Young blues guitarist Christone "Kingfish" Ingram comes to Kent

Often when a talented person under 40 plays the blues and starts to bubble up toward the mainstream, he or she gets the “savior” or “torchbearer” or “prodigy” label.

Or they receive some sort of hyperbolic, biologically impossible musical DNA description. Something like, “the [guitarist] plays like the product of Stevie Ray Vaughn and Jimi Hendrix having an orgy with Sister Rosetta Tharpe and Eddie Hazel while Muddy Waters quietly watches from a nearby closet."

Some artists bristle at those kinds of claims and PR-driven genre boxes, while others seem fine with it because they’re going to make whatever music they’re going to make anyway.

Christone Ingram, dubbed “Kingfish,” a 20-year-old blues singer/guitarist, is in the latter camp.

Ingram, performing at The Kent Stage on Thursday, grew up in Clarksdale, Mississippi, the legendary blues town in the delta that counts natives like John Lee Hooker, Sam Cooke, Son House and Nate Dogg, and is just 10 miles away from the fabled crossroads where Robert Johnson was said to have traded his soul for his superior guitar skills.

Ingram’s debut album, “Kingfish,” was just released in May on legendary Chicago blues label Alligator Records, but he’s been seen jamming on television and the internet since he was a tween, appearing on Rachel Ray's and Steve Harvey’s talk shows and getting shout-outs from established artists including Bootsy Collins, and co-signs from Buddy Guy, who sings and plays on Ingram’s debut.

But all the hoopla and talk of mantle-carrying and torch-bearing for the blues doesn’t bother Ingram at all.

“To be honest with you man, I don’t pay it any attention, I just play,” Ingram said while on his way to a private party gig in Arkansas.

“It’s good and everything but I don’t really pay it attention, sooo, yeah,” he said with a laugh.

As with many young musicians, Ingram’s list of guitar and musical influences are still growing and evolving. In addition to expected folks such as Muddy Waters, who initially got him interested in guitar after Ingram's father showed him a documentary about the seminal bluesman, and Hendrix and the Kings (Albert, B.B. and Freddie), he also finds inspiration from other styles.

“I love all that, Living Colour, all of that black punk and heavy funk stuff. I’m into all of that. I seen [funk-heavy Louisiana jam band] Dumpstaphunk live last year, and it was one of the greatest shows ever. I loved it. It’s unique and it’s different,” he said, also name-checking eclectic and funky folks such as Fishbone and the late, beloved P-Funk guitarist Eddie Hazel.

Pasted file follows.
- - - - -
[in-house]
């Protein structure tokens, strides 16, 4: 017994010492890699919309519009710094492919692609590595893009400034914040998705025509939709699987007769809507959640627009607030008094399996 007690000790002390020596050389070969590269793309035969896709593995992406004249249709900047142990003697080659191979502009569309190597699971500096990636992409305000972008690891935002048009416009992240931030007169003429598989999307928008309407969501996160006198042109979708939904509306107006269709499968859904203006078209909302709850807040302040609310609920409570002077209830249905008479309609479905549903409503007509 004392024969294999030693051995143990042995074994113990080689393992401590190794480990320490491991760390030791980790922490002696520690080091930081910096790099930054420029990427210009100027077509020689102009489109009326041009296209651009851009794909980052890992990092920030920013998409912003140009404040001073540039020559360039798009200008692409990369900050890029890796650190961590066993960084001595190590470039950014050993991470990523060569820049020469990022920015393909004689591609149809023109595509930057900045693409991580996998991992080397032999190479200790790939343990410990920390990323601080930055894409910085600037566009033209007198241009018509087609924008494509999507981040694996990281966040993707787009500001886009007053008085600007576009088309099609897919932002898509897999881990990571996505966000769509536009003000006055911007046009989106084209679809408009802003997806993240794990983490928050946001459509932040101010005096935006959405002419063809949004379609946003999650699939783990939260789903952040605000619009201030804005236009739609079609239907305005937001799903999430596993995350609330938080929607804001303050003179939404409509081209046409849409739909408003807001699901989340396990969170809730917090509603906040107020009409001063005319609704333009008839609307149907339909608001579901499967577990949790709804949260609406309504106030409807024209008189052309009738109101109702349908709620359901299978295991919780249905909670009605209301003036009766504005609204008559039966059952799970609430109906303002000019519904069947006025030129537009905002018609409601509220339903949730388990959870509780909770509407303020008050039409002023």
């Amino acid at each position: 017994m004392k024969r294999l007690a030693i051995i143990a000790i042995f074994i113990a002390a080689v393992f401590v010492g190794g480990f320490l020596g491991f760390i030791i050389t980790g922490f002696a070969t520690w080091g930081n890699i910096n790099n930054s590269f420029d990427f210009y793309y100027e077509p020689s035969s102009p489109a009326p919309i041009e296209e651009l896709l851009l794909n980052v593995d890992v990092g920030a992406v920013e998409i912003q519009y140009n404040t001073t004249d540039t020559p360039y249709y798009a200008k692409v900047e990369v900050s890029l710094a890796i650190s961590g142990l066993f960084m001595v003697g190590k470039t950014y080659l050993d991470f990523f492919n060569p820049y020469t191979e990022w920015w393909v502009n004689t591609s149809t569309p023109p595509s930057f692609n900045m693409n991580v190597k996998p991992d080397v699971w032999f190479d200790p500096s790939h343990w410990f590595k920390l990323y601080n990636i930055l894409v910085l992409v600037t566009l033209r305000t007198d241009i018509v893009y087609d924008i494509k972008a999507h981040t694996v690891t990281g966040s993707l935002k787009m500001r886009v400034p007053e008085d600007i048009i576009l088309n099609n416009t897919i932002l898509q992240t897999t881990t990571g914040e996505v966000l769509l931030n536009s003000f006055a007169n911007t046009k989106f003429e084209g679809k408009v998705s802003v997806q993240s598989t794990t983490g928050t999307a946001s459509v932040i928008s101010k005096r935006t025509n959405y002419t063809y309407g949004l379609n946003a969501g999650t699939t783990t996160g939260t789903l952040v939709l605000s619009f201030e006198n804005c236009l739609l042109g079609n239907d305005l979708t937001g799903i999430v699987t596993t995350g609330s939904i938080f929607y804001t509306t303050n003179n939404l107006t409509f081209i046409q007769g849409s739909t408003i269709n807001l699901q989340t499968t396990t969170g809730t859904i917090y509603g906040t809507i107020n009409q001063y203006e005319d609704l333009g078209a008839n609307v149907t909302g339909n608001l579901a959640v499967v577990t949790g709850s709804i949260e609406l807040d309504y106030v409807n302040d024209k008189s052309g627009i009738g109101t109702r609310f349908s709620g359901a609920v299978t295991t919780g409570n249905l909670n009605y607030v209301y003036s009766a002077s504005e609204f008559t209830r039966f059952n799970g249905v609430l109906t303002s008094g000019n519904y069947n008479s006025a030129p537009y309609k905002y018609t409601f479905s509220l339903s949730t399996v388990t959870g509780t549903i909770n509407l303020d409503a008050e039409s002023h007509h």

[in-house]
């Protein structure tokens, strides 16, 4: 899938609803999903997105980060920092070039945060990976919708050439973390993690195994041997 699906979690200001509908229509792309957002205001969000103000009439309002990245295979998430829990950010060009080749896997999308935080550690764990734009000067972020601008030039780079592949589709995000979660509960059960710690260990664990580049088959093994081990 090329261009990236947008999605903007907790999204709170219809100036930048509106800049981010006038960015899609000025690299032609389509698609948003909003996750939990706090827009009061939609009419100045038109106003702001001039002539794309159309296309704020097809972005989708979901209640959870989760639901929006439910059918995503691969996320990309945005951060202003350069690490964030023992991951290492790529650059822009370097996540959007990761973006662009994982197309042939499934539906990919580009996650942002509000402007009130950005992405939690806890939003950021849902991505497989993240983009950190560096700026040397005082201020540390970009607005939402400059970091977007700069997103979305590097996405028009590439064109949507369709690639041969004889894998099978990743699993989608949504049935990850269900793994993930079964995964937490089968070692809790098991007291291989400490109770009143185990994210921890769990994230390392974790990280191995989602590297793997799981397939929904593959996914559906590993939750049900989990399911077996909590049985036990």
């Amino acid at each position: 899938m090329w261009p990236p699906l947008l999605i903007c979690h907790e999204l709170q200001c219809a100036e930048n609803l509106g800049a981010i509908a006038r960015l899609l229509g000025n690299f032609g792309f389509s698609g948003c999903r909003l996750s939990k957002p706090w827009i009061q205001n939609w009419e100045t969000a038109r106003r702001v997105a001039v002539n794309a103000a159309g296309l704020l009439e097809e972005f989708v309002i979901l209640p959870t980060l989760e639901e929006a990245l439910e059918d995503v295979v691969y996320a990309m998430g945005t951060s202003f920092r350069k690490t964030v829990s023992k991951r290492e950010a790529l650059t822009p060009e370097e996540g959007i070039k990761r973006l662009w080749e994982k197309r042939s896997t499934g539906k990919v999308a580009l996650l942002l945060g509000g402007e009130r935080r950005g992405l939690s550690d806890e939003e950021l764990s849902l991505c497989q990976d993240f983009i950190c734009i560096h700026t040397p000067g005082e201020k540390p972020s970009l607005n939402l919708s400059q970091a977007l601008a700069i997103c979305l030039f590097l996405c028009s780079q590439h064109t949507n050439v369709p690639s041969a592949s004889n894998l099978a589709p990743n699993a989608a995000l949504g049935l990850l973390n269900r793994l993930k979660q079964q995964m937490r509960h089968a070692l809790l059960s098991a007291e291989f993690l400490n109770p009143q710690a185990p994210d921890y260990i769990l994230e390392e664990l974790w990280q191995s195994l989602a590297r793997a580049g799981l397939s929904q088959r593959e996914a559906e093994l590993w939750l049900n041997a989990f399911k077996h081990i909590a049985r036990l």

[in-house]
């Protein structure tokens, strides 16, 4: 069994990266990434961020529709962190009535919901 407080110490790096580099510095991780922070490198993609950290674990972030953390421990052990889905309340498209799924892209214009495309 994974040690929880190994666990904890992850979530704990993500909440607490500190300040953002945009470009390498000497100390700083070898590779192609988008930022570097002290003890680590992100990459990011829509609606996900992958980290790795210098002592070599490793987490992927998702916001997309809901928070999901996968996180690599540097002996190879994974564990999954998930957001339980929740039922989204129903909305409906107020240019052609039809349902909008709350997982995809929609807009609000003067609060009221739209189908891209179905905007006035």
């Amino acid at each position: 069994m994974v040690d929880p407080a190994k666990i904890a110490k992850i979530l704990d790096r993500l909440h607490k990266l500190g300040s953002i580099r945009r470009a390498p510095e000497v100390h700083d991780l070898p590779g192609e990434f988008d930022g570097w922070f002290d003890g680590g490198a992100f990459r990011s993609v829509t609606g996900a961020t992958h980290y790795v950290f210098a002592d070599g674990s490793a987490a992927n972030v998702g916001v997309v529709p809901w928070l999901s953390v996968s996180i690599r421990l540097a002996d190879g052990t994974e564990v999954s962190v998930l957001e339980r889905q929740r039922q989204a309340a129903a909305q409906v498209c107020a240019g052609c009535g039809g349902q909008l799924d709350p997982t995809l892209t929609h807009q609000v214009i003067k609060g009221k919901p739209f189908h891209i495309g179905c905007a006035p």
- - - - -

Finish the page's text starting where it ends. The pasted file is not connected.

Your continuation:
"Kingfish," the album produced by and largely co-written with Grammy-winner Tom Hambridge (Buddy Guy, Susan Tedeschi) sticks pretty close to established blues forms. There are uptempo shuffles (the lead track “Outside of this Town” and “It Ain’t Right”), slow 12-bar workouts (“Fresh Out” and “Love Ain’t My Favorite Word), as well as the low-key acoustic country blues of “Been Here Before” and the citified B.B. King soul sound of “Believe These Blues.”

There's also a slick and soulful AAA radio-ready single “Listen,” featuring vocals and guitar from a former young “torchbearer,” Keb’ Mo.

Ingram says his ears are always open and that just playing the expected stuff and strictly adhering to the tradition ultimately can do the music a disservice.

“You have to move forward if you’re trying to preserve the genre. Still keep it in its roots where you’re not disrespecting the genre, but you have to keep moving forward if you want to keep it around,” he said.

Ingram co-wrote the bulk of the dozen tunes, and many of the lyrics reflect his story, such as “Been Here Before,” taken from a phrase his grandmother and other folks have used throughout his young life to denote his seemingly “old soul.”

As with his predecessors, Ingram spends much time on the road, playing lengthy strings of one-nighters in different states, honing his craft as a player and performer and getting himself and his music in front of new faces and ears whenever he can.

Later this summer, he’ll be doing a run of gigs opening for twee, Columbia-bred indie rockers Vampire Weekend, putting Kingfish in front of folks who may not hear too many blues artists on their Spotify feeds.

“I’m still geeking out on that one. I can’t believe we’re actually doing that one. I’m excited for it because I know it’s going to be a whole different ballgame, a whole different planet almost. I can’t wait to get into it."

Coincidentally, he had just started to.

“When I first heard about them, it was around the same time they called. I didn’t even know they were going to contact me, but I had already started listening to their music. That’s crazy, right?” he said.

Having terms such as “savior” and “torchbearer” flung at him is fine, but as an already seasoned player and increasingly confident songwriter, Ingram says they don’t hold much sway over his future music.

“Who knows what we might do. I love all styles and all genres of music and every day I’m trying my best to find something new I can put into this while also respect and preserve the tradition,” he said.

“All of it will always be rooted in the blues.”

 

Malcolm X Abram can be reached at mabram@thebeaconjournal.com or 330-996-3758. Like him on Facebook at http://on.fb.me/1lNgxml, and follow him on Twitter @malcolmabramABJ.